I’ve dabbled in the past with a few smart home devices like some Wemo light switches and the ecobee thermostat. One of the problems with home automation is that lots of different manufacturers are making cool devices, but they don’t all work together. There are some companies out there trying to bridge the gaps and one of them is Samsung with their SmartThings hub.
I’ve had that hub on my CamelCamelCamel price watch list for a while and one day I got a notice that it was half price so I jumped on it.
The device sits in your house and abstracts away some of the differences between the various devices. When you go through the hub, you get simplified functionality, but it’s consistent. For example, if it’s a light switch, the hub knows it can turn it off and on but it doesn’t know how to get your specific light switch hooked up to WiFi. You can kind of think of it like a universal remote.
The default setup is already useful. There are pre-loaded apps and routines to let you do things like “when you see motion on this device, turn this other device on”. That’s good but of course I wanted to dig in more and one of the reasons I picked this device is because they have a pretty good developer API.
You develop apps for the hub through a web interface in a language called Groovy. I wrote an app that logs events from my house (light switches on and off, etc) and another app that turns lights on and off in relation to sunrise/sunset with some randomness built in. It took me a while to figure out the available commands and learn the Groovy language, but it’s quite the interesting toolset once you get the hang of it.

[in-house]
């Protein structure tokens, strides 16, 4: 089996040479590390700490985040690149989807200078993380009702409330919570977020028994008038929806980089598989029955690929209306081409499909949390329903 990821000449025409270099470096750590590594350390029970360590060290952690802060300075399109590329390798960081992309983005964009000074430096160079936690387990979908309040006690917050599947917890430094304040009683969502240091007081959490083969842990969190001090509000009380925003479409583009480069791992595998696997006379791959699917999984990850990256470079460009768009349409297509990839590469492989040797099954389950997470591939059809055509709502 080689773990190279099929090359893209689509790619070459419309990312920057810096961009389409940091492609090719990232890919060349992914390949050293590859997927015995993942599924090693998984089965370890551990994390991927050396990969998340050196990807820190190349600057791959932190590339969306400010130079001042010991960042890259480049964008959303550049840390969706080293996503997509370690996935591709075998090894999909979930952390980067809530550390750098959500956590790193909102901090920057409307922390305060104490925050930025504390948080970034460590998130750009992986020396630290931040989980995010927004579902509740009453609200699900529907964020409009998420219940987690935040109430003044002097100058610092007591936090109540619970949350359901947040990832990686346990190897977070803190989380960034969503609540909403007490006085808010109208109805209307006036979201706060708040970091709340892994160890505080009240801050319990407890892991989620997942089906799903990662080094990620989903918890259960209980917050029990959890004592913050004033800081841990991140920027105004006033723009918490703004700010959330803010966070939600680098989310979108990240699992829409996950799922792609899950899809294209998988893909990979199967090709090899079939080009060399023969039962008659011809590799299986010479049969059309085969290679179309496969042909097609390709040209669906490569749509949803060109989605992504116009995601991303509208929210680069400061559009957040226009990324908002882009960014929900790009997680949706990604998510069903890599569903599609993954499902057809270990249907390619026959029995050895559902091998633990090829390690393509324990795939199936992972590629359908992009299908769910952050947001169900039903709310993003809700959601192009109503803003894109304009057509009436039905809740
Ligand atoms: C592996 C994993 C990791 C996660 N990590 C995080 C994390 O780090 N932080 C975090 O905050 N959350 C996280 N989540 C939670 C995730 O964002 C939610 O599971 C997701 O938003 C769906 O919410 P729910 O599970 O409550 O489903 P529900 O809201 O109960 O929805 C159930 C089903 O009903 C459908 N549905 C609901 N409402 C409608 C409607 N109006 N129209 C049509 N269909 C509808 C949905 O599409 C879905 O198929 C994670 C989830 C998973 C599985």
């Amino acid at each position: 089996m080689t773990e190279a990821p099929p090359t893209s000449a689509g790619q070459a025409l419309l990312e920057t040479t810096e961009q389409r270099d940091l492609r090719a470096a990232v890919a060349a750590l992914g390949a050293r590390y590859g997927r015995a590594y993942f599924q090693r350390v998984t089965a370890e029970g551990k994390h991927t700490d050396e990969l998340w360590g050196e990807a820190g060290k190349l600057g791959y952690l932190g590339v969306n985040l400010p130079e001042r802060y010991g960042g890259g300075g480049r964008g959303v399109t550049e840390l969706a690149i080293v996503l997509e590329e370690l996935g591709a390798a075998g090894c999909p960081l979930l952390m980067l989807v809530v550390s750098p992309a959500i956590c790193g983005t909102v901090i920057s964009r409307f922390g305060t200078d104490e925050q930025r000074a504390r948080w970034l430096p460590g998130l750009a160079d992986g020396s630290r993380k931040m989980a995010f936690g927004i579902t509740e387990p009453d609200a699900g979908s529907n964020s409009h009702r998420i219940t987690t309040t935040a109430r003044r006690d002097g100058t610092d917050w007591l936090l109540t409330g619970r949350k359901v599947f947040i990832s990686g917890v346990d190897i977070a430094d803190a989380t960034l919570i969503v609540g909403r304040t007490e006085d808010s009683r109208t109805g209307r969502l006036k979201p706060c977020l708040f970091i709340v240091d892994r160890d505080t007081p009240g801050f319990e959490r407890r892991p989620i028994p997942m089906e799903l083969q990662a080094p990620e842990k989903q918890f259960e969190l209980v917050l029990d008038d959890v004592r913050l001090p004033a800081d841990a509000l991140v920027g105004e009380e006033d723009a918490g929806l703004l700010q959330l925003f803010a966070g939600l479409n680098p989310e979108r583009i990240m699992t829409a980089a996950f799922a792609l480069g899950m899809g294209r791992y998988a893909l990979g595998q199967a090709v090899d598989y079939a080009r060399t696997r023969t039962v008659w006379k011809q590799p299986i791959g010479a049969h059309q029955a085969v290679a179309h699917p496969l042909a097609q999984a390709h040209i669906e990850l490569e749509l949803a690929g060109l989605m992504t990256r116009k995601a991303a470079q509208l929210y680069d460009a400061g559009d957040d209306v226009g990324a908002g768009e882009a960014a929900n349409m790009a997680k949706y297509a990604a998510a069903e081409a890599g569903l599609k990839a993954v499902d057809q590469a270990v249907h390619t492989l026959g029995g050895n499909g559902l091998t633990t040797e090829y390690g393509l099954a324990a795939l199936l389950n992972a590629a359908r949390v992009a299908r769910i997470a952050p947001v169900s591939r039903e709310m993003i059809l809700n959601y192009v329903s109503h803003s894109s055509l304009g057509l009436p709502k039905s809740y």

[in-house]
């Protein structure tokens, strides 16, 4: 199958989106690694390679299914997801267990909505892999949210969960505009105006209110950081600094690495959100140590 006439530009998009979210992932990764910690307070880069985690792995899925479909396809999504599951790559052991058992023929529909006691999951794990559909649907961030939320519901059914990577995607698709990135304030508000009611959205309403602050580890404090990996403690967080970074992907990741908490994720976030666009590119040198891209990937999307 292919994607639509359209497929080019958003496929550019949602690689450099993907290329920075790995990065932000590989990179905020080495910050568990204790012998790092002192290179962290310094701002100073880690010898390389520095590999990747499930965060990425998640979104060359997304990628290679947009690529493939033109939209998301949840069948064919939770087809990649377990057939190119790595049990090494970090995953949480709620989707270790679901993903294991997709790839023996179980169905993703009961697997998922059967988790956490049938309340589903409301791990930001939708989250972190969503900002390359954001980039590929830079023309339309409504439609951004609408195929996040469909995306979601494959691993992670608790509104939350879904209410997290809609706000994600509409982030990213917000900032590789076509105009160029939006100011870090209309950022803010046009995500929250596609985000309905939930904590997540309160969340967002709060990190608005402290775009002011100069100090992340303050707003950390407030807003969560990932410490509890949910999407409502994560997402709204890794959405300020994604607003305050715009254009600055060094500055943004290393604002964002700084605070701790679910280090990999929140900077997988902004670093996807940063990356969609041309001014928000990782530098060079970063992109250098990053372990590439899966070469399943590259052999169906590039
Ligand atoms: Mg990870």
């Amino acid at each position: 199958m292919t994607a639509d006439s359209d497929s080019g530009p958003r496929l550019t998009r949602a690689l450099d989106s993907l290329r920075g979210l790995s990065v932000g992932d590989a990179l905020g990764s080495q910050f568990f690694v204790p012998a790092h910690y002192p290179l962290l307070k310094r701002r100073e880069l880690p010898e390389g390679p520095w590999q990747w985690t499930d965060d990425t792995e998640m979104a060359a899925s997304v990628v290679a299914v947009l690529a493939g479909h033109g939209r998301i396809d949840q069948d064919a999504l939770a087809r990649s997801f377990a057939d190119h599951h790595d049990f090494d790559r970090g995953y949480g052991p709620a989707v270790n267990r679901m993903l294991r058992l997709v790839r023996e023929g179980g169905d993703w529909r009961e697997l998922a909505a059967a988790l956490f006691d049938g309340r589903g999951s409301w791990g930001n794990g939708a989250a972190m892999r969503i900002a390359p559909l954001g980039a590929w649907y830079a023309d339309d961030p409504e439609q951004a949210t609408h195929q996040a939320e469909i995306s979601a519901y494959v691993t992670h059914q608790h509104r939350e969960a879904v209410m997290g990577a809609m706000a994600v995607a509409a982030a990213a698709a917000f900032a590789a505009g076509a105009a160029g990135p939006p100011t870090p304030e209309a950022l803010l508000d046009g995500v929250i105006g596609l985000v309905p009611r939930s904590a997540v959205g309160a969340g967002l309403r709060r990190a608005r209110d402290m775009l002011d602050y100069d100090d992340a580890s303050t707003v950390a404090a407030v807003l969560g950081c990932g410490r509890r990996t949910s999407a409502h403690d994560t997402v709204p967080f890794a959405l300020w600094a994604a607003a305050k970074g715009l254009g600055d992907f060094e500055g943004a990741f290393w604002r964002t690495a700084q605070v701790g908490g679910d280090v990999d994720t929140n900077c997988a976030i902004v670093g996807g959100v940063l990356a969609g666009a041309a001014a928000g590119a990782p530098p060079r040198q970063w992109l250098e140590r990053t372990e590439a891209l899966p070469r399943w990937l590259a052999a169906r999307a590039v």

My favorite use case right now uses the fact that our hub recognizes our Android phones as location sensors. So when Tyla and I are both out of the house, our thermostat automatically turns down a few degrees and when we get close to the house, it turns the thermostat back up. I think that one is actually going to save us money because we regularly forget to do that ourselves.
If you like to tinker with home automation, I recommend the hub. If you’re just a user who’s not going to write code, it’s probably worthwhile too, but honestly, if you’re not willing to tinker with your setup, then home automation probably isn’t your thing yet. We’re getting a lot closer, but the technology still has a way to go.